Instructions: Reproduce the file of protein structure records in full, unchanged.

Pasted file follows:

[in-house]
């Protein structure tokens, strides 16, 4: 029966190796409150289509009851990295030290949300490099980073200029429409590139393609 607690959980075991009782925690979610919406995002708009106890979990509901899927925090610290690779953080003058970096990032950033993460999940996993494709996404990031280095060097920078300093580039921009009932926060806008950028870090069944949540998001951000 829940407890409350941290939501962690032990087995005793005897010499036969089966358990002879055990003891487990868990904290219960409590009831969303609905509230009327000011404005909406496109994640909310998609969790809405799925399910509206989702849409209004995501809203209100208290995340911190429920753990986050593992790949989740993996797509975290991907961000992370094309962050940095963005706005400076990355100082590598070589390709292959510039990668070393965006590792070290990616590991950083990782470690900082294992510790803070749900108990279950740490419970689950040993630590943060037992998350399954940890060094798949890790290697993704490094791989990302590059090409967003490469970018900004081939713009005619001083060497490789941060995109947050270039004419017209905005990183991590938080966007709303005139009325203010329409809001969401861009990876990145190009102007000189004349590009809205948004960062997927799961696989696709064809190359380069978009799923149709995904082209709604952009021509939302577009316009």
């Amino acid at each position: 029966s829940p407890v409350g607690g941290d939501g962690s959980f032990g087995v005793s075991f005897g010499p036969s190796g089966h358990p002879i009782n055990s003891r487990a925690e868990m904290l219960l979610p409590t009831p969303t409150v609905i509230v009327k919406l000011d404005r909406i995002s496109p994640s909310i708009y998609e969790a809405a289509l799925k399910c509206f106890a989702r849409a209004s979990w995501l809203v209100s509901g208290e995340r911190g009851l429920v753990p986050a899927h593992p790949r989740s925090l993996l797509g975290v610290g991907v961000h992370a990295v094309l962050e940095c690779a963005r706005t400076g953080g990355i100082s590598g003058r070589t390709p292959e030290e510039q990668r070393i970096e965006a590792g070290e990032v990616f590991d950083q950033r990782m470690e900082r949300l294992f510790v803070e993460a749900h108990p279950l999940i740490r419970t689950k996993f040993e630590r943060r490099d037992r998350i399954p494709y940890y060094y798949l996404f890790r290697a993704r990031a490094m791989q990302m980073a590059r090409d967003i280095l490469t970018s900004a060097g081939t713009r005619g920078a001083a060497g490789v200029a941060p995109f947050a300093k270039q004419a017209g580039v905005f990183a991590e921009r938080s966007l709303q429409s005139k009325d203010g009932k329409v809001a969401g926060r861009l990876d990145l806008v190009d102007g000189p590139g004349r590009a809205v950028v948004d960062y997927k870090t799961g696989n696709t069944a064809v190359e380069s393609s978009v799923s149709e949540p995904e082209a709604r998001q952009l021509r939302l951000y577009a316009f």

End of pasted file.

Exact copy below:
[in-house]
């Protein structure tokens, strides 16, 4: 029966190796409150289509009851990295030290949300490099980073200029429409590139393609 607690959980075991009782925690979610919406995002708009106890979990509901899927925090610290690779953080003058970096990032950033993460999940996993494709996404990031280095060097920078300093580039921009009932926060806008950028870090069944949540998001951000 829940407890409350941290939501962690032990087995005793005897010499036969089966358990002879055990003891487990868990904290219960409590009831969303609905509230009327000011404005909406496109994640909310998609969790809405799925399910509206989702849409209004995501809203209100208290995340911190429920753990986050593992790949989740993996797509975290991907961000992370094309962050940095963005706005400076990355100082590598070589390709292959510039990668070393965006590792070290990616590991950083990782470690900082294992510790803070749900108990279950740490419970689950040993630590943060037992998350399954940890060094798949890790290697993704490094791989990302590059090409967003490469970018900004081939713009005619001083060497490789941060995109947050270039004419017209905005990183991590938080966007709303005139009325203010329409809001969401861009990876990145190009102007000189004349590009809205948004960062997927799961696989696709064809190359380069978009799923149709995904082209709604952009021509939302577009316009």
């Amino acid at each position: 029966s829940p407890v409350g607690g941290d939501g962690s959980f032990g087995v005793s075991f005897g010499p036969s190796g089966h358990p002879i009782n055990s003891r487990a925690e868990m904290l219960l979610p409590t009831p969303t409150v609905i509230v009327k919406l000011d404005r909406i995002s496109p994640s909310i708009y998609e969790a809405a289509l799925k399910c509206f106890a989702r849409a209004s979990w995501l809203v209100s509901g208290e995340r911190g009851l429920v753990p986050a899927h593992p790949r989740s925090l993996l797509g975290v610290g991907v961000h992370a990295v094309l962050e940095c690779a963005r706005t400076g953080g990355i100082s590598g003058r070589t390709p292959e030290e510039q990668r070393i970096e965006a590792g070290e990032v990616f590991d950083q950033r990782m470690e900082r949300l294992f510790v803070e993460a749900h108990p279950l999940i740490r419970t689950k996993f040993e630590r943060r490099d037992r998350i399954p494709y940890y060094y798949l996404f890790r290697a993704r990031a490094m791989q990302m980073a590059r090409d967003i280095l490469t970018s900004a060097g081939t713009r005619g920078a001083a060497g490789v200029a941060p995109f947050a300093k270039q004419a017209g580039v905005f990183a991590e921009r938080s966007l709303q429409s005139k009325d203010g009932k329409v809001a969401g926060r861009l990876d990145l806008v190009d102007g000189p590139g004349r590009a809205v950028v948004d960062y997927k870090t799961g696989n696709t069944a064809v190359e380069s393609s978009v799923s149709e949540p995904e082209a709604r998001q952009l021509r939302l951000y577009a316009f």